Tag Archive for: graphic novel

Pride of Baghdad book cover

 

“Published almost 20 years ago, this graphic novel still feels frighteningly current. Pride of Baghdad focuses on the events of the 2003 invasion of Iraq and bombing of Baghdad. During the bombardment, the once-thriving city zoo was left abandoned. Reportedly many animals starved to death, while others were stolen by looters, and yet others – among them a small group of lions – managed to escape. This pride of lions reportedly roamed the ruins of the city for several days until they were discovered by US soldiers. ‘Pride of Baghdad’ imagines the dreams, fears, and misadventures of these creatures in the days before their death – spoiler, they (like so many innocent victims of that conflict) all perish in the end. 

To give you just a quick flavour of the story, our four anthropomorphised lions – Noor, Ali, Safa, and Zill – all have different take on the current circumstance. Thrust into the wide world, some embrace freedom while others long to return to the safety of captivity. We see flashbacks to traumatic events and dreams of brighter futures, but at its heart this is a simple tale of one family’s desire to find a home. This desire is shattered, however, by the realisation that the land has been ravaged by decades of conflict. There is no peace, no wilderness, no home to be found. There is only oil, and war.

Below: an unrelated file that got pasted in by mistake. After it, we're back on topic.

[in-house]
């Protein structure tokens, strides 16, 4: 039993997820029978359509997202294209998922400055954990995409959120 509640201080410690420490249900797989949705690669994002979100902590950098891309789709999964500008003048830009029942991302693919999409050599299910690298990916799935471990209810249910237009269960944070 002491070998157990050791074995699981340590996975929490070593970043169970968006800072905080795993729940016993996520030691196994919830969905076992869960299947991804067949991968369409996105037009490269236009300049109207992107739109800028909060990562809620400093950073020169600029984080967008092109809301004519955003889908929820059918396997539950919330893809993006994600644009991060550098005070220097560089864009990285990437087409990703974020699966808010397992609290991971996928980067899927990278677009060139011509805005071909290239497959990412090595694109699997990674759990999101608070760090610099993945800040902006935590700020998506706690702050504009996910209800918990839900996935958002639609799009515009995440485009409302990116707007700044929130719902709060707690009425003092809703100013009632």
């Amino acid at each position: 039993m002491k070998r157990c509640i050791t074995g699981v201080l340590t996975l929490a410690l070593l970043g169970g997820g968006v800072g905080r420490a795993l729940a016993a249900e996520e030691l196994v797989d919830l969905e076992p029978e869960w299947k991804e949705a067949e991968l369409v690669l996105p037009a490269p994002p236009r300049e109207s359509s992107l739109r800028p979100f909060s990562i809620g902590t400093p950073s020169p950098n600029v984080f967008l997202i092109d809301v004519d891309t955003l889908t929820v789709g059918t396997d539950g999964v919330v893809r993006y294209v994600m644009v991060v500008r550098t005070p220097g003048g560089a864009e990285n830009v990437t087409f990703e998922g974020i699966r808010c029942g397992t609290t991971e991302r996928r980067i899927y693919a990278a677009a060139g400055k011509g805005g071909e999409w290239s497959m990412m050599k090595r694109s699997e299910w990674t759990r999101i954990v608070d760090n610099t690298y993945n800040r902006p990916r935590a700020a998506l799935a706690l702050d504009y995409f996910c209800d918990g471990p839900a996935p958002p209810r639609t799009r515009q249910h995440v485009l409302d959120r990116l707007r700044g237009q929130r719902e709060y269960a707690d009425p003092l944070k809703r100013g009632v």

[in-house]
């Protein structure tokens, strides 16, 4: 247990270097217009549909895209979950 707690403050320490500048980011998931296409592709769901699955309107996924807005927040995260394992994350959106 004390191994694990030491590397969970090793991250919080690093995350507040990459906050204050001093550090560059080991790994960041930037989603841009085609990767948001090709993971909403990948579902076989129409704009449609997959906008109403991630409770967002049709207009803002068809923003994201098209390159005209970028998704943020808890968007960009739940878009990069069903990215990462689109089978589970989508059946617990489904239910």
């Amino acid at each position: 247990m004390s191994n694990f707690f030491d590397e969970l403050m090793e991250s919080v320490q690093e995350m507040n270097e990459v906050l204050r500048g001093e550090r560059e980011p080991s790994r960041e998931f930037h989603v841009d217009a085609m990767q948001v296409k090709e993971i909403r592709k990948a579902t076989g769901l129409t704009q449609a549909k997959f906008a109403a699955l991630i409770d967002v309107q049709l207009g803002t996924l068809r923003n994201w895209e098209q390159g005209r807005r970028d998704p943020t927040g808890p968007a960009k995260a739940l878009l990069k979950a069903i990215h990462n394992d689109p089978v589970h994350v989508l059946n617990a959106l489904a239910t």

The brilliance of Vaughan’s storytelling here is in something I like to call ‘obvious-subtlety’. Like Orwell’s ‘Animal Farm’ and Adams’s ‘Watership Down’, these so-called creature-fables are told through the eyes of the non-human, creating a distance which softens the blow of tragedy and invites the reader to fill the gap with their own experience. There’s no hiding the truth of what’s happening, after all, one of the thrills of a graphic novel is that it’s graphic. One particular panel shows an exploding giraffe – quite possibly the definition of non-subtle. But also, the author isn’t trying to force-feed you any kind of ideology. The message may be subtle, but the medium delivers it with obvious, through sometimes blunt, precision. And while bluntness may not be the best way to change the world, generations of activists have proven that sometimes we need hammers just as much as we need poems to shatter the walls around us.

– Philip Webb Gregg 



Gigantic Beard that was evil book cover

 

Who was it that said the best way to teach a lesson is to tell a story? Whoever it was, I don’t doubt they would take their hat off to Collins.